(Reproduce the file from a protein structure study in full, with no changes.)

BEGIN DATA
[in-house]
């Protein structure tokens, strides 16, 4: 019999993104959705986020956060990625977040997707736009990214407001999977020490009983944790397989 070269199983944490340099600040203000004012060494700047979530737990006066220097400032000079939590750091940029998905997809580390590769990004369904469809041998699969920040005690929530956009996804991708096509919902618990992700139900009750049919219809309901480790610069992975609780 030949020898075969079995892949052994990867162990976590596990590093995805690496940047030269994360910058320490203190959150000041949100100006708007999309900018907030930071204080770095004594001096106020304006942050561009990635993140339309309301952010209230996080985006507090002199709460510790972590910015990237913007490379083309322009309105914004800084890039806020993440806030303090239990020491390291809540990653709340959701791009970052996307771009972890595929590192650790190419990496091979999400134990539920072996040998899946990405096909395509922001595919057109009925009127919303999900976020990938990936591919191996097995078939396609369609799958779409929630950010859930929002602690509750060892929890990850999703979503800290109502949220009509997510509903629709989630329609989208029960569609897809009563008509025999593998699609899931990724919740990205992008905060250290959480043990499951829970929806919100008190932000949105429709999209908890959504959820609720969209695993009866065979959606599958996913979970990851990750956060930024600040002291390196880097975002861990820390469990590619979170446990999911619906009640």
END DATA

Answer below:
[in-house]
């Protein structure tokens, strides 16, 4: 019999993104959705986020956060990625977040997707736009990214407001999977020490009983944790397989 070269199983944490340099600040203000004012060494700047979530737990006066220097400032000079939590750091940029998905997809580390590769990004369904469809041998699969920040005690929530956009996804991708096509919902618990992700139900009750049919219809309901480790610069992975609780 030949020898075969079995892949052994990867162990976590596990590093995805690496940047030269994360910058320490203190959150000041949100100006708007999309900018907030930071204080770095004594001096106020304006942050561009990635993140339309309301952010209230996080985006507090002199709460510790972590910015990237913007490379083309322009309105914004800084890039806020993440806030303090239990020491390291809540990653709340959701791009970052996307771009972890595929590192650790190419990496091979999400134990539920072996040998899946990405096909395509922001595919057109009925009127919303999900976020990938990936591919191996097995078939396609369609799958779409929630950010859930929002602690509750060892929890990850999703979503800290109502949220009509997510509903629709989630329609989208029960569609897809009563008509025999593998699609899931990724919740990205992008905060250290959480043990499951829970929806919100008190932000949105429709999209908890959504959820609720969209695993009866065979959606599958996913979970990851990750956060930024600040002291390196880097975002861990820390469990590619979170446990999911619906009640």